DESIGNING AND IMPLEMENTING ENGAGEMENT PROCESSES
Every situation is different, and every engagement process should be designed to match the task at hand. This is about more than choosing between big and small processes, or online vs. face-to-face meetings. Informed Participation distinguishes between three differentstylesof public deliberation, each of which engages the participants in a different way:
- Open Dialogue asks people to draw on relevant experience of an issue and to use their natural conversational skills to exchange views and propose options to solve it.
- Deliberative Analysis has more formal rules of engagement and focuses participants’ attention on facts and arguments, and the evidence that support them.
- Narrative-Building draws on the participants’ lived-experience to develop stories about an important change or challenge. Stories are useful because they speak to people in ways they can understand and identify with.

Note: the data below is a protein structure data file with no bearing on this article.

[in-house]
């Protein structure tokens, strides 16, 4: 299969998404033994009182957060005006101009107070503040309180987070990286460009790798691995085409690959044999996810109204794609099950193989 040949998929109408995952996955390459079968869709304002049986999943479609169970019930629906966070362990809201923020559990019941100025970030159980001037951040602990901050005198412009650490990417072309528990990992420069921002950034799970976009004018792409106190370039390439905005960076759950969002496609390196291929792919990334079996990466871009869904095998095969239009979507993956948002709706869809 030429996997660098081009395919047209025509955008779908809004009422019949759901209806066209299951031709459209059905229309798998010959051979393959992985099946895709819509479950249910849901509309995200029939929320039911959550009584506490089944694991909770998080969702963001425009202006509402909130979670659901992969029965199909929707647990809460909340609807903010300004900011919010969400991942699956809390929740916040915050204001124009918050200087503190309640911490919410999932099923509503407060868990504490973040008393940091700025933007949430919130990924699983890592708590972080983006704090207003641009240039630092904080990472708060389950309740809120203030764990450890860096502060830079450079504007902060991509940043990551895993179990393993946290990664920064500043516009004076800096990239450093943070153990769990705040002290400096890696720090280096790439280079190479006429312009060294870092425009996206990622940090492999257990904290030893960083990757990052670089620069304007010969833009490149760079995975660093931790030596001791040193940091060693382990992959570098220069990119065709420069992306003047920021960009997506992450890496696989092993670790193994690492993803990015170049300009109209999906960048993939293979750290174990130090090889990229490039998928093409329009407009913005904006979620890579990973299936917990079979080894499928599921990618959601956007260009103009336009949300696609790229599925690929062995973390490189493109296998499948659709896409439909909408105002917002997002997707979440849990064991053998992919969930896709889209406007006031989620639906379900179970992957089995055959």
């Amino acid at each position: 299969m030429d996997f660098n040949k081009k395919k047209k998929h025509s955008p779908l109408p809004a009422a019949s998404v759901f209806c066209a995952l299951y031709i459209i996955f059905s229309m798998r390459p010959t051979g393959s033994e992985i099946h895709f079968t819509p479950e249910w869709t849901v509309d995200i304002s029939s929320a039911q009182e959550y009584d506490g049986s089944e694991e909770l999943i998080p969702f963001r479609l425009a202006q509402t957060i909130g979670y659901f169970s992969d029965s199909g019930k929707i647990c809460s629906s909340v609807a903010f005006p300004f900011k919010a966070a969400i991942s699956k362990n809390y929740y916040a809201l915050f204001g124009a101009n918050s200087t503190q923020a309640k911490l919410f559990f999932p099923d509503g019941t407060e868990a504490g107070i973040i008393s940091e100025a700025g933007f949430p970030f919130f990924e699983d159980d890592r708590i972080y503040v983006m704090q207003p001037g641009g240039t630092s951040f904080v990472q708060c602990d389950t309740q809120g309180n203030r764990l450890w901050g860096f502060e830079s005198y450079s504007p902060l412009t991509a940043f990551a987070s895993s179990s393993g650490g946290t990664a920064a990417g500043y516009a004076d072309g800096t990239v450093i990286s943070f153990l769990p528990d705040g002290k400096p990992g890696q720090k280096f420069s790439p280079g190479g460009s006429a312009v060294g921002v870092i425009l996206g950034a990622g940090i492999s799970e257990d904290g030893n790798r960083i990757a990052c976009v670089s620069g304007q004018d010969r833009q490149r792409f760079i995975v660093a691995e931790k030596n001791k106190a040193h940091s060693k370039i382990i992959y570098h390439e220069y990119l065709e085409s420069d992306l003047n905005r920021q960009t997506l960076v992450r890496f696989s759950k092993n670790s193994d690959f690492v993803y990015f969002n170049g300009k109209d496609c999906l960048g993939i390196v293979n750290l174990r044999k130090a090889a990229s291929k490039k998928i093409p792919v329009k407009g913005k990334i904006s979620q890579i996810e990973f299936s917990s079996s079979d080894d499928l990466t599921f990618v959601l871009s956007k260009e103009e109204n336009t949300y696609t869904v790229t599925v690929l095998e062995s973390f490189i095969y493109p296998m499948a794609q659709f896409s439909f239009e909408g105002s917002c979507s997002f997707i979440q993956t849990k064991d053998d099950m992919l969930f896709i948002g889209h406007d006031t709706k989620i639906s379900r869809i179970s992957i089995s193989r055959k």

These deliberative “styles” are natural patterns that discussion follows in daily life. For example, sometimes people use lots of narrative or storytelling, while at others they are far more focused on facts and analysis. If the goal is to solve a difficult technical problem, facts and analysis will matter. If the goal is to solve a deep values conflict, narrative may be the better option. We build features like these into a process to shape it in ways that ensure the process always matches the task.